The Fourth of July is a favorite summertime holiday filled with fireworks, friends and family. The three-day weekend this year will for many people include travel to getaway spots, meaning our highways will be clogged with vehicles – including police cars and officers strategically placed to detect and arrest motorists for DUI.
It’s all part of the annual DUI crackdown program known as The Heat is On. Law enforcement agencies across Colorado will be participating, including here in Denver and surrounding communities.
Throughout the year, law enforcement agencies conduct a dozen Heat is On campaigns that involve high-visibility DUI patrols, sobriety checkpoints, increased police presence on heavily used highways and so on. Many agencies pay officers overtime during the holiday period to get as many law enforcement personnel on the streets as possible for the crackdown.
On a state website devoted to DUI information, CDOT tells motorists what will happen to them after an arrest for drunk driving. The very first words can be for many people, chilling: “The process following an alcohol or drug-related DUI or DWAI arrest is complicated and challenging.”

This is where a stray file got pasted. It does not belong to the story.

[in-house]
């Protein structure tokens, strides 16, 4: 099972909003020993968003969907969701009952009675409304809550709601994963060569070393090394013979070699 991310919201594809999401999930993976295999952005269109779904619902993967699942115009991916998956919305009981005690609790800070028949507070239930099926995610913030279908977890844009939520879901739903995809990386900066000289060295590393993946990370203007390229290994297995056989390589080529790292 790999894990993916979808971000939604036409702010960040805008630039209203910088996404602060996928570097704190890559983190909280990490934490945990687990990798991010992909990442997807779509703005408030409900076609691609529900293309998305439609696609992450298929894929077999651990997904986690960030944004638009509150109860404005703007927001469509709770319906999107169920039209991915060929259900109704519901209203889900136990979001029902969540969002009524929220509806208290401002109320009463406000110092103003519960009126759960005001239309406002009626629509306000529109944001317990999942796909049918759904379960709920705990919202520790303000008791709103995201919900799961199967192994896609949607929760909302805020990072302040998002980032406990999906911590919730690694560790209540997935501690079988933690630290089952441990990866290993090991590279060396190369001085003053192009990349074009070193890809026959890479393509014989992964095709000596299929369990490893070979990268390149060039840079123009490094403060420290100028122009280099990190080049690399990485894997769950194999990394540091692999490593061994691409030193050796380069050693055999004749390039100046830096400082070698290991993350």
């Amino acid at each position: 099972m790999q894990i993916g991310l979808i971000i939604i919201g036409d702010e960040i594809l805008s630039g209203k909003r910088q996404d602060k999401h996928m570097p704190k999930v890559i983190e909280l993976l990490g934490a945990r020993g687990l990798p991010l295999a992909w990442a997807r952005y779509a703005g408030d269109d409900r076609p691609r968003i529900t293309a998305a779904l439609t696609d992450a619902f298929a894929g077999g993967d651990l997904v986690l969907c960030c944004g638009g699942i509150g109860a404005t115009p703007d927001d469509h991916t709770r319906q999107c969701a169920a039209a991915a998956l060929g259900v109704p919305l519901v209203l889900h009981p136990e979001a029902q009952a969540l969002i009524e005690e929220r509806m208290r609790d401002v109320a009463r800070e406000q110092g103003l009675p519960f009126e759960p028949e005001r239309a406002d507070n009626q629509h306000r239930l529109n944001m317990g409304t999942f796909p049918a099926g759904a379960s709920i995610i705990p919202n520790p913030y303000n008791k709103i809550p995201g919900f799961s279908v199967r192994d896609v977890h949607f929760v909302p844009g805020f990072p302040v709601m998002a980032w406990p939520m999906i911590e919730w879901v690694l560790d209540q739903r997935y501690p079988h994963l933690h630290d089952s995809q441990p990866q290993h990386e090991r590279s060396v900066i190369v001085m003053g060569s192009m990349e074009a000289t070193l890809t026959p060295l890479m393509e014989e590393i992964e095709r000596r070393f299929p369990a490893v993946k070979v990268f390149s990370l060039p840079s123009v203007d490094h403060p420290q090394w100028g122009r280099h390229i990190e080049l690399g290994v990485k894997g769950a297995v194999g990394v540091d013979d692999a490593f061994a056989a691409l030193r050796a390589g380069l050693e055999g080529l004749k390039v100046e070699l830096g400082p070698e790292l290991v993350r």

What’s so complicated? Well, for one thing, after a DUI or DWAI (driving while ability impaired), the officer initiates two legal proceedings: one is criminal and the other administrative. That means there are two processes for the arrestee to understand, follow and participate in. The criminal process takes a person into county court and the other pushes the person into the Division of Motor Vehicles.
The county court determines if you are to go to jail, pay fines, court costs and participate in mandated rehabilitation/education programs.
The DMV process determines whether you retain or lose your driving privileges.
Even if one of the two processes is dismissed, the other continues. They are completely independent of each other.
It can be a bewildering pair of processes that typically calls for the assistance of a DUI attorney.
Source: Colorado Department of Transportation, “Alcohol and Impaired Driving,” July 2, 2014